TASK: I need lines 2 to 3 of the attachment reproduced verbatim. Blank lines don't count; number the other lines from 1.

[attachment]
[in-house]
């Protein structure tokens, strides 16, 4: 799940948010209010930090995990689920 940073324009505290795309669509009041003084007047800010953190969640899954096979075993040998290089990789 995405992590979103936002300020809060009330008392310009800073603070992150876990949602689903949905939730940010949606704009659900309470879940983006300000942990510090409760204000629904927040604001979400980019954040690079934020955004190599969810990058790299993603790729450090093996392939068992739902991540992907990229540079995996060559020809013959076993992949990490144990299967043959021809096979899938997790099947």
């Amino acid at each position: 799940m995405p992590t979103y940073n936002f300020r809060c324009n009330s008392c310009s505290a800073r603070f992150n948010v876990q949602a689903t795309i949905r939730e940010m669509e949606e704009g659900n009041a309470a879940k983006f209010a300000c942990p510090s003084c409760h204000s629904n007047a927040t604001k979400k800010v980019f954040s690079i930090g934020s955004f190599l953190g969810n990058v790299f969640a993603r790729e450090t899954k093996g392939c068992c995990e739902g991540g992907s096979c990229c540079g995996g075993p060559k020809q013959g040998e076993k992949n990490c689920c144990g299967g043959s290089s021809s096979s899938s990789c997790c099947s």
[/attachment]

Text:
């Protein structure tokens, strides 16, 4: 799940948010209010930090995990689920 940073324009505290795309669509009041003084007047800010953190969640899954096979075993040998290089990789 995405992590979103936002300020809060009330008392310009800073603070992150876990949602689903949905939730940010949606704009659900309470879940983006300000942990510090409760204000629904927040604001979400980019954040690079934020955004190599969810990058790299993603790729450090093996392939068992739902991540992907990229540079995996060559020809013959076993992949990490144990299967043959021809096979899938997790099947």
């Amino acid at each position: 799940m995405p992590t979103y940073n936002f300020r809060c324009n009330s008392c310009s505290a800073r603070f992150n948010v876990q949602a689903t795309i949905r939730e940010m669509e949606e704009g659900n009041a309470a879940k983006f209010a300000c942990p510090s003084c409760h204000s629904n007047a927040t604001k979400k800010v980019f954040s690079i930090g934020s955004f190599l953190g969810n990058v790299f969640a993603r790729e450090t899954k093996g392939c068992c995990e739902g991540g992907s096979c990229c540079g995996g075993p060559k020809q013959g040998e076993k992949n990490c689920c144990g299967g043959s290089s021809s096979s899938s990789c997790c099947s």